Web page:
The World Series of Poker in Las Vegas was very good to WSOP.com. The two worked together for the first time for the entirety of the summer series, and it paid off.
Not only did WSOP.com in Nevada jump to the top of the US regulated online poker traffic charts, beating out even the New Jersey traffic leader (PartyPoker), the site was credited for some of the success of the WSOP live tournament series.
However, as soon as the WSOP wrapped on July 14, the next few days saw the last of the traveling poker players depart Nevada, and online traffic dropped. It found its way back to pre-WSOP levels. But the site has not given up on making a rebound.
WSOP was Good for WSOP
As mentioned, the WSOP.com numbers for Nevada skyrocketed – as much as possible for the burgeoning US market, anyway. The online poker site and live tournament series coordinated to encourage players to enjoy both forms of poker. The online site awarded seats to live events at the Rio All-Suite Hotel and Casino, and the WSOP presence there promoted the website and enlisted players to sign up and give the new online poker in America a try.
Quite a few players signed up for new accounts online and won their seats in Nevada – and even from New Jersey – to play in the WSOP events. And through a 25-seat scramble in Nevada and a five-seat one in New Jersey, there were quite a few WSOP Main Event seats worth $10K awarded as well.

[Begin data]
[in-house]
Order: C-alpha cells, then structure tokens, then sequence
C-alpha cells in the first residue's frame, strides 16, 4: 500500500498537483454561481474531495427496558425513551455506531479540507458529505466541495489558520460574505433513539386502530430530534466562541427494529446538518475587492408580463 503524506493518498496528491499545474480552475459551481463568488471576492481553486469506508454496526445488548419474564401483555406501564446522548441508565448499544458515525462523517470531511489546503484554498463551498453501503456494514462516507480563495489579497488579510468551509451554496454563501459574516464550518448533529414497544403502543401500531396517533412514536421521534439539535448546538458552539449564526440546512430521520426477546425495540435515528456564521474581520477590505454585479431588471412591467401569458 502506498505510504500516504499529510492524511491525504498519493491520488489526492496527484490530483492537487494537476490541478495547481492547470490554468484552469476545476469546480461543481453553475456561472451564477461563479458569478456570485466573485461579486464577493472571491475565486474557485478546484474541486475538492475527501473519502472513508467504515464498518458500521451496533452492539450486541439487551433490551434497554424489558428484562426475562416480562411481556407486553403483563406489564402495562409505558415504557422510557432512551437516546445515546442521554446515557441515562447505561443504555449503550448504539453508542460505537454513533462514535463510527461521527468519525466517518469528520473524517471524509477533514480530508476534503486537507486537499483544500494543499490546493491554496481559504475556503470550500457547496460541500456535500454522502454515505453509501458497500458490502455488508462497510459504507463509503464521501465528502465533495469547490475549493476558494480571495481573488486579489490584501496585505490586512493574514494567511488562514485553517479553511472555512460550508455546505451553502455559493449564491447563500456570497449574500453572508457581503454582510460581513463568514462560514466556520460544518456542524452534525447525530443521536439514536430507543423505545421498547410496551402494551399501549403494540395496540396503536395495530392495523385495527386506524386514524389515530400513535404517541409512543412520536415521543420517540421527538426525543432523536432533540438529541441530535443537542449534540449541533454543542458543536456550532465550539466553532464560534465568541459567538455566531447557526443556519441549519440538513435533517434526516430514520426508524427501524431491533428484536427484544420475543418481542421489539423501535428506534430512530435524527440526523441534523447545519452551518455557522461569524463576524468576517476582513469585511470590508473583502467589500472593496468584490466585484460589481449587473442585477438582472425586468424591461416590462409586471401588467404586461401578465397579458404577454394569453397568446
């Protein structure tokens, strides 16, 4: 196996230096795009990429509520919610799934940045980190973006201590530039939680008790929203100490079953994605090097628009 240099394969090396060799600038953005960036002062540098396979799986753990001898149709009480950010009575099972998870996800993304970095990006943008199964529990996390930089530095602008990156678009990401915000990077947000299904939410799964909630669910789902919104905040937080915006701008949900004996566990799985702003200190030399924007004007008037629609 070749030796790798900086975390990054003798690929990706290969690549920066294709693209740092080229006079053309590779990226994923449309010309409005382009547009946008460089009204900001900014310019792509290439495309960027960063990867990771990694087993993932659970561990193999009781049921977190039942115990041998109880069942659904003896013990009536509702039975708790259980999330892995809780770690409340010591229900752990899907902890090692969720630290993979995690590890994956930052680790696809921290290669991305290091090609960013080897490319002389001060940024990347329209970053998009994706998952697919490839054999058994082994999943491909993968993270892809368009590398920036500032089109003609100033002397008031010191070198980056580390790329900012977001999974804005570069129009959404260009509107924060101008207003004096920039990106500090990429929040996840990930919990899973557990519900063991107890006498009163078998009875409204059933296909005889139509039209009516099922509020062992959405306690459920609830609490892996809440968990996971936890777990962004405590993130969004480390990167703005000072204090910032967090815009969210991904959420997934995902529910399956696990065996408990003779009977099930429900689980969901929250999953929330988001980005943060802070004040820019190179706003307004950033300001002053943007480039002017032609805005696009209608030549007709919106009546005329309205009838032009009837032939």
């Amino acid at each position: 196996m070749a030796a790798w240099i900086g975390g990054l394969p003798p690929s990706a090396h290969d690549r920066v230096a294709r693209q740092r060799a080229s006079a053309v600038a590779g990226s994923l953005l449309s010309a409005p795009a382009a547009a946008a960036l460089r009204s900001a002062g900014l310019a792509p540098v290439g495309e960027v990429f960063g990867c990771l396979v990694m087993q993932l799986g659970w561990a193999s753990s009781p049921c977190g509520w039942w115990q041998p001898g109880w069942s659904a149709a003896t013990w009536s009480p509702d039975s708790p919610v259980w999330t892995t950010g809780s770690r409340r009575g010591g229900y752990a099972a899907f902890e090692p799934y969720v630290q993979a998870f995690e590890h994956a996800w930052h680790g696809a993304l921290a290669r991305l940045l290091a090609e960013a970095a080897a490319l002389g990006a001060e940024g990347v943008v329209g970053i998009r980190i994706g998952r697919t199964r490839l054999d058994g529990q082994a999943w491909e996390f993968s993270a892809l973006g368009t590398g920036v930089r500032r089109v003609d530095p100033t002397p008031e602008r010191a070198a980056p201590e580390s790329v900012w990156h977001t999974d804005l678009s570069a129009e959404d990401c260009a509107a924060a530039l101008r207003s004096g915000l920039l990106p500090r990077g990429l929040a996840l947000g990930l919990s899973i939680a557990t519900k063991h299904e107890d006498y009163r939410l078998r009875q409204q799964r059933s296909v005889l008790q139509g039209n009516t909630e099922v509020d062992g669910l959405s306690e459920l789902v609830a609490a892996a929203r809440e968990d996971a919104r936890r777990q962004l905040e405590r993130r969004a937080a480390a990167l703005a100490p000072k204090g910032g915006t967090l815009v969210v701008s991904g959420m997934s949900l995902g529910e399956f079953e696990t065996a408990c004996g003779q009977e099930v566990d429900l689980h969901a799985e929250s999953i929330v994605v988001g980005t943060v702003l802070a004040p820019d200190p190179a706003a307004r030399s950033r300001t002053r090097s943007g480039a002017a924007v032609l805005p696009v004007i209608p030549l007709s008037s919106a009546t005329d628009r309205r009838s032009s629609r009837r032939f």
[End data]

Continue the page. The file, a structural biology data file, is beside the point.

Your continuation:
According to WSOP.com’s Head of Online Poker, Bill Rini, “We qualified and registered 99 players for the Main Event from NV and NJ. Nevada supplied more players than did New Jersey.”
He was not able to break down the numbers further, however. “Some won more than one seat and played in other $10K events, and some broke the $10K up into other seats for smaller buy-in events. We didn’t really keep track of what they originally won.”
Meanwhile, WSOP.com in Nevada soared to the highest traffic the site had ever seen in the nearly-one year since its launch.
Easy Come, Easy Go
When the WSOP events finished at the Rio in Las Vegas, most players went home to their respective states and countries. The average cash game traffic decreased as the Main Event moved forward and ultimately returned to pre-WSOP levels by the middle of July.
The site attempted to keep some additional traffic with a “Watch the Show, Play for Dough” promotion that is set to kick off next week. Players have the chance to compete in tournaments while watching the first three weeks of the WSOP on ESPN in special events that offer $2,500 guarantees each week.
Those events run from July 29 to August 12, each Tuesday night at 8pm local Nevada time. Each event has an $11 buy-in with rebuys and add-ons allowed.
It is also likely that the WSOP will try to capitalize on the crowd of players and friends who will return to Las Vegas for the November Nine final table in a few months. While nothing is liable to attract summer-type numbers, there should be a bit of an upward trend in traffic during that time. This also depends on what type of promotion is offered.
Another prospect for boosting traffic after the WSOP will likely take form in the next few months. Just after the WSOP, the Nevada Gaming Control Board approved a recommendation that will allow 888 and WSOP to share online poker liquidity. The state’s gaming commission is expected to give final approval this week.
With 888 preparing to launch an online poker site with Treasure Island and Golden Gaming, the combined marketing effort with WSOP could improve play and attract new players. And since 888 powers the three Delaware online poker sites and that compact for liquidity also waiting to take shape, even more sharing of player pools could be the kick that WSOP needs to overcome the post-summer slump.